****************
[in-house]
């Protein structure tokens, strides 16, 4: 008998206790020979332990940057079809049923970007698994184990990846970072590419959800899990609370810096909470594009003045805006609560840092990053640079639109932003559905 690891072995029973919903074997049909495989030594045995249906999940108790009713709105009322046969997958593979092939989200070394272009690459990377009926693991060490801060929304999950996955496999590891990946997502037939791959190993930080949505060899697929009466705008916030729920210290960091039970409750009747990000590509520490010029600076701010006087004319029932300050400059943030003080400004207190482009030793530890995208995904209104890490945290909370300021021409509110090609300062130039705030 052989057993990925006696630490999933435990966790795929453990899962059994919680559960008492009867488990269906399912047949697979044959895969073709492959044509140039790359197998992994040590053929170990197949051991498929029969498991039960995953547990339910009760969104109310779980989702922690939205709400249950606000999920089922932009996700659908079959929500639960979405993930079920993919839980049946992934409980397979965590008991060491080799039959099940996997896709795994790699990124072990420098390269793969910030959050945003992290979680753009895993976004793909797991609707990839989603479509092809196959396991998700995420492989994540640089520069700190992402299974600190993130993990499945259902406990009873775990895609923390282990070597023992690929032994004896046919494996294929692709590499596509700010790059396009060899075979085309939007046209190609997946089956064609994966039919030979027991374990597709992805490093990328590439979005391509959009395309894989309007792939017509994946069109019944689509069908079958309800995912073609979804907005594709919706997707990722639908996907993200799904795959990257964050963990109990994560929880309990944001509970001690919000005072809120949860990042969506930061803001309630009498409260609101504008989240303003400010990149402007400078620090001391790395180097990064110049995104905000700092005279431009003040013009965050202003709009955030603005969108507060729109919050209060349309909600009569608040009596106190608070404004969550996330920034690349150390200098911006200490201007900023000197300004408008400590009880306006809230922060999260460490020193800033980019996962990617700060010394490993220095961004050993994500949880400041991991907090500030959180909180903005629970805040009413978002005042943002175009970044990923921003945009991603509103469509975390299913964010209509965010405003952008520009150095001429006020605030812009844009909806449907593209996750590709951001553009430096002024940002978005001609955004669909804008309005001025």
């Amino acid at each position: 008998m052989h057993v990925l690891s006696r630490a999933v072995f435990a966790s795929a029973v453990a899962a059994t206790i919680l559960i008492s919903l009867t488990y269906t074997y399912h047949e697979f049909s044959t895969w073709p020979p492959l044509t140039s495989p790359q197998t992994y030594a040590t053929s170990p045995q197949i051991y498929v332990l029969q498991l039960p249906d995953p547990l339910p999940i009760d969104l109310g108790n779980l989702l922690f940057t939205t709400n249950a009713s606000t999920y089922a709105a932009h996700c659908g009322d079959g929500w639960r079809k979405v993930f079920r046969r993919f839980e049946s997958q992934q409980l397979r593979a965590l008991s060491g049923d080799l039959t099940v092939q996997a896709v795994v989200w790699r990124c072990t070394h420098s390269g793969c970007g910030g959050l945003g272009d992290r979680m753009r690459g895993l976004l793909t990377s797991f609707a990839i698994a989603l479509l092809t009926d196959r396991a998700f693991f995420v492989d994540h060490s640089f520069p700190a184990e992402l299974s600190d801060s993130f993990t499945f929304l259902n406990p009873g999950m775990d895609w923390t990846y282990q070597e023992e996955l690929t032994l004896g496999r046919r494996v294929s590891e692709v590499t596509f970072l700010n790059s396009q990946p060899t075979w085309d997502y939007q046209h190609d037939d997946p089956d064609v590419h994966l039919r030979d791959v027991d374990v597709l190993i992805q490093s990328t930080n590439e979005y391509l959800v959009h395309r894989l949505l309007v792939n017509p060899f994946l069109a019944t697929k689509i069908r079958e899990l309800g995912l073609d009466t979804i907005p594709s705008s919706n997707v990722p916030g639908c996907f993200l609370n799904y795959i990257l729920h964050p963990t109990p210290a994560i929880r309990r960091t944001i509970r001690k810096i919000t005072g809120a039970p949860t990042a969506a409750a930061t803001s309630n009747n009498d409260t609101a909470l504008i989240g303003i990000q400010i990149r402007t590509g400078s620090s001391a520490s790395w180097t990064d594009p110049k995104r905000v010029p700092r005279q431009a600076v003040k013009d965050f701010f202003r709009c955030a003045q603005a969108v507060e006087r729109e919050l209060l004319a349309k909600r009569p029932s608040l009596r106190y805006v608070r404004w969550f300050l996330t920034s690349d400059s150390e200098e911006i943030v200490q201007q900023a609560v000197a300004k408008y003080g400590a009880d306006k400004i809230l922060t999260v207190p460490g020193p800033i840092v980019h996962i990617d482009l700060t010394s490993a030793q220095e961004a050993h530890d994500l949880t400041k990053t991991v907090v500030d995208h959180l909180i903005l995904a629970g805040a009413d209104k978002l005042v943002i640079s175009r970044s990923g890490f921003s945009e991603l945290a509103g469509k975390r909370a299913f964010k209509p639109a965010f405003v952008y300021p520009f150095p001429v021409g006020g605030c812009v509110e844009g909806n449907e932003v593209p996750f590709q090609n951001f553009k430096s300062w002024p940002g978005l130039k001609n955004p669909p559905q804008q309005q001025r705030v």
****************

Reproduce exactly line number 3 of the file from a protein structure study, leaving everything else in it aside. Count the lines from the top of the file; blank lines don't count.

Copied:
């Amino acid at each position: 008998m052989h057993v990925l690891s006696r630490a999933v072995f435990a966790s795929a029973v453990a899962a059994t206790i919680l559960i008492s919903l009867t488990y269906t074997y399912h047949e697979f049909s044959t895969w073709p020979p492959l044509t140039s495989p790359q197998t992994y030594a040590t053929s170990p045995q197949i051991y498929v332990l029969q498991l039960p249906d995953p547990l339910p999940i009760d969104l109310g108790n779980l989702l922690f940057t939205t709400n249950a009713s606000t999920y089922a709105a932009h996700c659908g009322d079959g929500w639960r079809k979405v993930f079920r046969r993919f839980e049946s997958q992934q409980l397979r593979a965590l008991s060491g049923d080799l039959t099940v092939q996997a896709v795994v989200w790699r990124c072990t070394h420098s390269g793969c970007g910030g959050l945003g272009d992290r979680m753009r690459g895993l976004l793909t990377s797991f609707a990839i698994a989603l479509l092809t009926d196959r396991a998700f693991f995420v492989d994540h060490s640089f520069p700190a184990e992402l299974s600190d801060s993130f993990t499945f929304l259902n406990p009873g999950m775990d895609w923390t990846y282990q070597e023992e996955l690929t032994l004896g496999r046919r494996v294929s590891e692709v590499t596509f970072l700010n790059s396009q990946p060899t075979w085309d997502y939007q046209h190609d037939d997946p089956d064609v590419h994966l039919r030979d791959v027991d374990v597709l190993i992805q490093s990328t930080n590439e979005y391509l959800v959009h395309r894989l949505l309007v792939n017509p060899f994946l069109a019944t697929k689509i069908r079958e899990l309800g995912l073609d009466t979804i907005p594709s705008s919706n997707v990722p916030g639908c996907f993200l609370n799904y795959i990257l729920h964050p963990t109990p210290a994560i929880r309990r960091t944001i509970r001690k810096i919000t005072g809120a039970p949860t990042a969506a409750a930061t803001s309630n009747n009498d409260t609101a909470l504008i989240g303003i990000q400010i990149r402007t590509g400078s620090s001391a520490s790395w180097t990064d594009p110049k995104r905000v010029p700092r005279q431009a600076v003040k013009d965050f701010f202003r709009c955030a003045q603005a969108v507060e006087r729109e919050l209060l004319a349309k909600r009569p029932s608040l009596r106190y805006v608070r404004w969550f300050l996330t920034s690349d400059s150390e200098e911006i943030v200490q201007q900023a609560v000197a300004k408008y003080g400590a009880d306006k400004i809230l922060t999260v207190p460490g020193p800033i840092v980019h996962i990617d482009l700060t010394s490993a030793q220095e961004a050993h530890d994500l949880t400041k990053t991991v907090v500030d995208h959180l909180i903005l995904a629970g805040a009413d209104k978002l005042v943002i640079s175009r970044s990923g890490f921003s945009e991603l945290a509103g469509k975390r909370a299913f964010k209509p639109a965010f405003v952008y300021p520009f150095p001429v021409g006020g605030c812009v509110e844009g909806n449907e932003v593209p996750f590709q090609n951001f553009k430096s300062w002024p940002g978005l130039k001609n955004p669909p559905q804008q309005q001025r705030v």